In 1999 David [Rose] bought Mach-Buster, a partially completed airplane whose design was based on high-speed aerodynamic research that had been performed at NASA Ames Research Center at Moffet Field, California. After considerable time and effort to finish Mach-Buster, David and his team determined the design was not suitable for flight testing and abandoned the project.
Source: https://www.eaa.org/en/eaa/eaa-chap...03-the-rest-of-the-story-david-roses-renegade
 

hesham

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Thanks,and welcome your return.
 

Viper2000

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Kryptid said:
Supersonic propeller-driven aircraft are of great interest to me. I have given much thought over the years to how one might be constructed. I do believe a NASA experiment with a modified Voodoo (XF-88) demonstrated that propellers can generate positive thrust above the speed of sound, but I am unsure of the details.
Here is a research memorandum on the performance of the supersonic propeller fitted to the XF-88B; it includes data at flight Mach numbers up to & including 1.01:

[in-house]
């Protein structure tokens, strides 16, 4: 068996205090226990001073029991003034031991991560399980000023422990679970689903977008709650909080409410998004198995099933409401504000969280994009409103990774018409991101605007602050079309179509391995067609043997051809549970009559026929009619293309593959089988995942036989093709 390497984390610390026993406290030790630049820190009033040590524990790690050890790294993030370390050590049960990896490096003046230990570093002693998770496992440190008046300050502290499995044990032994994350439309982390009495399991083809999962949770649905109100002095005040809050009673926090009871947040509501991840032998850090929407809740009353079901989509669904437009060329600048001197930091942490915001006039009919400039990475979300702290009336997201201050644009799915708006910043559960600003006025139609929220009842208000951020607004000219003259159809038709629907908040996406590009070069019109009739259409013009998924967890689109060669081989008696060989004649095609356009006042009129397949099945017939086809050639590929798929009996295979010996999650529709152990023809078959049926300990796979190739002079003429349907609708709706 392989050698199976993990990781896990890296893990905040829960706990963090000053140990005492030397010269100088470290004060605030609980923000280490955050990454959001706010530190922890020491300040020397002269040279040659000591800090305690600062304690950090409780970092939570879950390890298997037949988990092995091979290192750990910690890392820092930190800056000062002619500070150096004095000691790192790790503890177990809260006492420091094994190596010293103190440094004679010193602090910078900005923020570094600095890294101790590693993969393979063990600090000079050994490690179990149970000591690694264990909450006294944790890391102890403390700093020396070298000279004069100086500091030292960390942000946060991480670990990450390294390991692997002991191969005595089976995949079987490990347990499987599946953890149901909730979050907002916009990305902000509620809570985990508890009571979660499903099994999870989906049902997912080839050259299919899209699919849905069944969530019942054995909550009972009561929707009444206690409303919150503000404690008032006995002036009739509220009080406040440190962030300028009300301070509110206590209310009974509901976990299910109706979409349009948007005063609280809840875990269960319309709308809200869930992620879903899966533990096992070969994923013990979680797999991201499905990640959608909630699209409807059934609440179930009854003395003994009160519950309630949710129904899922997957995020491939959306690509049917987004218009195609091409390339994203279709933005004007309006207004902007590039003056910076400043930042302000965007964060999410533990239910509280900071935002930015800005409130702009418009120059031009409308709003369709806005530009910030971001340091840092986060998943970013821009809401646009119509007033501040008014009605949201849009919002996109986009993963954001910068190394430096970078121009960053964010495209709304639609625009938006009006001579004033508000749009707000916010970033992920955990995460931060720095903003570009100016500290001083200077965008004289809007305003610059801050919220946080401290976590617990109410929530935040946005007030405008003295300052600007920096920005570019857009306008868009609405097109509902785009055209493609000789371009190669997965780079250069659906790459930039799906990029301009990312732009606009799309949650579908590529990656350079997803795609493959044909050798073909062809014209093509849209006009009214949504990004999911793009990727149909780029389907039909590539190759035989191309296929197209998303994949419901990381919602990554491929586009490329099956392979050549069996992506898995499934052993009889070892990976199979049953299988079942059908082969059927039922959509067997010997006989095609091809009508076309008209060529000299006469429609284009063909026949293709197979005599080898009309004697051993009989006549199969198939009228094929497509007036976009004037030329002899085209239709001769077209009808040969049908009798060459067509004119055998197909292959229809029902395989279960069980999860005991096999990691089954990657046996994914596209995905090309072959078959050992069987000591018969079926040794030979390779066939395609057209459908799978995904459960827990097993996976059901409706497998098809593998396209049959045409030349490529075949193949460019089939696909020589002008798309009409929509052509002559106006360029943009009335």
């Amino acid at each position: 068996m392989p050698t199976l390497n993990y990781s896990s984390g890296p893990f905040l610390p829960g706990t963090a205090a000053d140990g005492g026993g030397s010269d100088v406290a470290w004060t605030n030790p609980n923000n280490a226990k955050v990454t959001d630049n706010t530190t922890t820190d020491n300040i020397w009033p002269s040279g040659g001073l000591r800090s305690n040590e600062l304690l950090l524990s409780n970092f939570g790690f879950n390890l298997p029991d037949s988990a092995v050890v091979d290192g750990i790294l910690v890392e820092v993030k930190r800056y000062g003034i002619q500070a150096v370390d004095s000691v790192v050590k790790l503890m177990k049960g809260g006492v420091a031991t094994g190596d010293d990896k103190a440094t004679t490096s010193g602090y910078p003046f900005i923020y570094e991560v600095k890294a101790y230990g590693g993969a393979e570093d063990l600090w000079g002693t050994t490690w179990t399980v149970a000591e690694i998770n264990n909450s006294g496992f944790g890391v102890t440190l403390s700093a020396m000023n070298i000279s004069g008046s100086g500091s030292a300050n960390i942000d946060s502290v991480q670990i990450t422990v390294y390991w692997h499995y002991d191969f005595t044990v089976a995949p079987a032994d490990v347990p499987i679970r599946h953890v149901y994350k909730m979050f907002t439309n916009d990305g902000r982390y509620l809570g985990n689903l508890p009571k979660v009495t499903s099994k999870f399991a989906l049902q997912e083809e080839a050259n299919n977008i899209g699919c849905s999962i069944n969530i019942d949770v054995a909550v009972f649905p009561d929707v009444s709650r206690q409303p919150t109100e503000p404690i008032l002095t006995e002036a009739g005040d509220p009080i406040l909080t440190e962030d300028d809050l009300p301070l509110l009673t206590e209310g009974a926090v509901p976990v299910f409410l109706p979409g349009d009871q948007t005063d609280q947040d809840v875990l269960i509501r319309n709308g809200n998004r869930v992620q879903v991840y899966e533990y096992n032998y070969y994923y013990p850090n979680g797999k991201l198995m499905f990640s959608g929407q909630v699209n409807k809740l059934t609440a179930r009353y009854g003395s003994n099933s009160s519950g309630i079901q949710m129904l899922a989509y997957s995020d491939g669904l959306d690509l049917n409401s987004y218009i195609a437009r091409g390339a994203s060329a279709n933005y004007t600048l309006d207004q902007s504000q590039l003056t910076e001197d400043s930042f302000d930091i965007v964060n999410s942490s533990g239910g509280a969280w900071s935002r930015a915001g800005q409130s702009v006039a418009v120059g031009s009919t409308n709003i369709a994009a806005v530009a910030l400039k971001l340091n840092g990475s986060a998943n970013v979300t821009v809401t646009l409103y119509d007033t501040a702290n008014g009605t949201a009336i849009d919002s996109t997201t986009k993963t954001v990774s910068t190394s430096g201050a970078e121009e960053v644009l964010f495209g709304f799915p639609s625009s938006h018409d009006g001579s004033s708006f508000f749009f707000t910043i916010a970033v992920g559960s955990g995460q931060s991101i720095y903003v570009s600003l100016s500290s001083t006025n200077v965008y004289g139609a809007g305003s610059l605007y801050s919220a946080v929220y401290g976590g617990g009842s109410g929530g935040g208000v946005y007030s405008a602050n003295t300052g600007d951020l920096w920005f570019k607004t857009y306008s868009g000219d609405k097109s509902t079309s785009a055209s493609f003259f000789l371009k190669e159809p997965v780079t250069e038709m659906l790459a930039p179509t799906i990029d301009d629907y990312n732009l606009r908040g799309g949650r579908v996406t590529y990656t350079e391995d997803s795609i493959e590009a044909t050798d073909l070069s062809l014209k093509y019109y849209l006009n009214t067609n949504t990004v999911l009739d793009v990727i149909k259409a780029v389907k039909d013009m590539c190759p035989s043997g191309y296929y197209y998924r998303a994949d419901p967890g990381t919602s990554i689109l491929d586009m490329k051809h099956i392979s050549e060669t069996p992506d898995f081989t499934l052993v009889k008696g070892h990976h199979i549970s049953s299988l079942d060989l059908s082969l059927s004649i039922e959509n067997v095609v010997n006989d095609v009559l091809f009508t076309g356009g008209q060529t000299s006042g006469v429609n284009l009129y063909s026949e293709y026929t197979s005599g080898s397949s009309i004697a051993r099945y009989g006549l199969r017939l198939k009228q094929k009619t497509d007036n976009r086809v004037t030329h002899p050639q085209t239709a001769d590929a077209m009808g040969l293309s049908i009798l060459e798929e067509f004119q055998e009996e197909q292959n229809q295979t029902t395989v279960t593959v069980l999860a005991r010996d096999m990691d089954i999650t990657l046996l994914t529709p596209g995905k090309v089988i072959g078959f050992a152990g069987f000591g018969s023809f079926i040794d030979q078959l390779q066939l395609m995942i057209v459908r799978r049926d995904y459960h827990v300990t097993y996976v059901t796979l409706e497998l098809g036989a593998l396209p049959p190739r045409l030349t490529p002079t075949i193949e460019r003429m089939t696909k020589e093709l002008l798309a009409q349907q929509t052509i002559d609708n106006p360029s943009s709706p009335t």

https://ntrs.nasa.gov/archive/nasa/casi.ntrs.nasa.gov/19930090296.pdf
 

hesham

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Nice find Viper2000,and welcome aboard.
 

riggerrob

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Few jet engines have internal supersonic flow. A major factor in jet engine inlet design is reducing airflow to slower than Mach 1.
Late in the process, they may add an afterburner with supersonic exit speeds, but afterburners are much simpler, without turbine blades. Afterburners are glorified rockets installed in the tail pipes of regular gas turbine engines.
 

nuuumannn

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Turboprop engines are really just turbojets with a geared propeller.
Not really, while the means of driving the prop is achieved the same way as driving a turbine, the thrust comes entirely from the propeller, not the hot stuff coming out the back of the engine. This is the case with turboprops in general use today, your PW100 series and PT6 engines anyway. Bigger things, like the Allison T56s and the big Russian ones driving the Tu-95 have an element of thrust from the hot end, the majority is thrust from the whirly bit at the front.